Thursday, December 29, 2005

Right, what Amanda Cross wrote, and more

Amanda Cross, The Collected Short Stories: Allow me to quote from her introduction: "I am not a particular devotee of the detective short story [ ... ] I have noticed that I tend to read stories when an author's longer works have captured my attention, when I find I like a certain author's style of writing, and, most compellingly, when my interest in her or his detective urges me to search out more adventures in that fictional life. Thus, for example, I have read Dorothy Sayers's short stories about Peter Wimsey, and even those about her wine salesman, Montague Egg, but her stories without either detective appeal less to me."

I can totally relate to this. Would also like to add that Amanda Cross (real name Carolyn G. Heilburn, former (?) professor of literature at some university or other (we can tell Amanda Cross is a pseudonym because it lacks that for an American crucial middle initial)) is a huge favourite of mine. Pity the library has so few of hers. I just love her writing style and the literary inclination. This collection of short stories is very good, recommended.

I've also read Mary Higgins Clark, The Second Time Around. Apparently she is the author of 22 world-wide bestsellers. How on earth? If this book is typical I don't see how. According to the jacket sleeve she's "telling a story that intertwines fiction with the stuff of real-life headlines in a novel of breathtaking suspense and surprises." Um, no. I had to plod my way through this one. I only finished it because I was at work and had nothing else to read. I'm going to have to read me another one to see if they are all this boring - dammit.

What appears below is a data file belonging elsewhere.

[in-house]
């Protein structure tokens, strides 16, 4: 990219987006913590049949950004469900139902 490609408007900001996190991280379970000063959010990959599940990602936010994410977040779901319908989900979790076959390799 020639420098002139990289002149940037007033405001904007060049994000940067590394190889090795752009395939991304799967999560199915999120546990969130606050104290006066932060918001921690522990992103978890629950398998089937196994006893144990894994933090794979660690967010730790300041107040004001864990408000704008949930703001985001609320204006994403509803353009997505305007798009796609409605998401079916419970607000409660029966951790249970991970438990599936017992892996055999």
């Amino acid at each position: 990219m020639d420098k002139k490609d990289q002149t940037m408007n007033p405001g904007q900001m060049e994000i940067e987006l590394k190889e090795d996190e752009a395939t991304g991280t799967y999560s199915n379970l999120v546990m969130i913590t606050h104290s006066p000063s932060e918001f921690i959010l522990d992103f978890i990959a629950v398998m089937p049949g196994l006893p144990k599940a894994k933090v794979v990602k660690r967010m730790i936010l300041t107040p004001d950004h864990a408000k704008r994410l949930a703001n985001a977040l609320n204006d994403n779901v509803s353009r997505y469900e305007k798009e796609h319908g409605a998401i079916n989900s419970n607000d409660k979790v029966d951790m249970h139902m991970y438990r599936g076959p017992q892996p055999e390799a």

In this one the inventor of a cancer vaccine (see, she's lost me already) dies and appears to have swindled his company of money. A journalist starts researching his background and life for a story and discovers it's not that simple after all. The only thing that rings true about the book is the journalist's grief over her son who died at infancy. That's very moving. Other than that this is a negligable work of fiction.

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